Online advertising – Government acknowledges challenges ahead for competition law

We reported a few months ago on the House of Lords Communications Select Committee's report on advertising in the digital age.

The Committee’s report set out the challenges currently facing the UK’s advertising industry in light of factors such as Brexit and the ever-expanding digital economy.  Notably, the Committee called on the CMA and other regulatory bodies to adopt robust standards for online advertising and made several recommendations to the Government of ways to help ensure that digital advertising “is working fairly for businesses and consumers”.

Following on from that report, the Government has now published its response.

What was the Government's response?

The following aspects will be of interest to competition lawyers:

  • The Government acknowledged that the regulatory challenges posed by the online advertising industry are extensive. The Government encourages continued self-regulation of online advertising, but may consider legislating in this area. A White Paper that focuses on online harms will be published later this year, which may shed light on any planned legislation relating to online advertising. 
  • In relation to the lack of transparency in the digital media advertising market, the Government stated that it is keen to gather more evidence on the business models in this market. This will hopefully form part of the Digital Charter's work programme and will be included in the Carincross review into the sustainability of the press (expected early 2019). However, it noted that because the CMA is an independent authority, the Government‘s powers to direct the CMA to undertake an investigation or study are extremely limited.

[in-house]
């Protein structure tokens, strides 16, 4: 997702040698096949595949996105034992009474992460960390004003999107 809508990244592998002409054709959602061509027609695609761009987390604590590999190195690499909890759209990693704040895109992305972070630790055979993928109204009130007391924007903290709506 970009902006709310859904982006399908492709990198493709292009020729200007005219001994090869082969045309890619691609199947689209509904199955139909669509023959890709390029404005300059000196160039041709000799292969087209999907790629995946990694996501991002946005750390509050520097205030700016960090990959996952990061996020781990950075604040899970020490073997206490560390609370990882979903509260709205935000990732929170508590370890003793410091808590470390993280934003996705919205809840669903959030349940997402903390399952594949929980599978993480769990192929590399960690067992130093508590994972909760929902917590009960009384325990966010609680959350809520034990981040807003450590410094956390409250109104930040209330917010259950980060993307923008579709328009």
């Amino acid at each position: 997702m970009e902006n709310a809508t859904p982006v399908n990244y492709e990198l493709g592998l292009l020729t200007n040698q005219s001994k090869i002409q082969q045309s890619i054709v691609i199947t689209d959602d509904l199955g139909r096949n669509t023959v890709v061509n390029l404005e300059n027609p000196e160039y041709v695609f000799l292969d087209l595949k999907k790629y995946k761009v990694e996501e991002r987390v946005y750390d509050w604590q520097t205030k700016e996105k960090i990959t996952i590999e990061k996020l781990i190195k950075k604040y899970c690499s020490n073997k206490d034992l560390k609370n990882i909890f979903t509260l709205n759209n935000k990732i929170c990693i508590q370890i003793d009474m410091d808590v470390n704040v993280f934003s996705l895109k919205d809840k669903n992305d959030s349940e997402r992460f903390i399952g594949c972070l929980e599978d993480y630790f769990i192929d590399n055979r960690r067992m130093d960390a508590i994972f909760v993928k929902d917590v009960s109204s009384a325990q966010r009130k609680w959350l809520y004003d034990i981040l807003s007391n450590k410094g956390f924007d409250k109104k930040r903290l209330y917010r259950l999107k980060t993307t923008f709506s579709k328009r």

• Despite receiving an increase in funding, it remains unlikely that the CMA will have sufficient resources to fund a wide-ranging market study into digital advertising. This is because the additional £23.6 million funds allocated to the CMA by the Treasury will be going towards preparation for Brexit.  Market studies are cost intensive for the regulator, and many have speculated that they may be a likely casualty of the CMA’s increased enforcement responsibilities. 
  • The Government is to conduct an overall consumer markets review, to be completed by April 2019. As part of this review, the Government will consider how best to ensure the UK's competition framework is effective in responding to challenges presented by digital services.

The response to the Committee’s report indicates that the Government acknowledges the need to gather more evidence and to develop better tools in order to be able to deal with potentially complex competition issues arising in digital ad markets.  It also notes the overall preference for self-regulation (which should allow markets to self-correct), rather than introducing a rigid regulatory framework. However, with the CMA about to take on the burden of cases that would normally be dealt with by the European Commission, it remains to be seen whether the UK will be able to adapt quickly to the particular challenges posed by rapidly evolving digital markets. 

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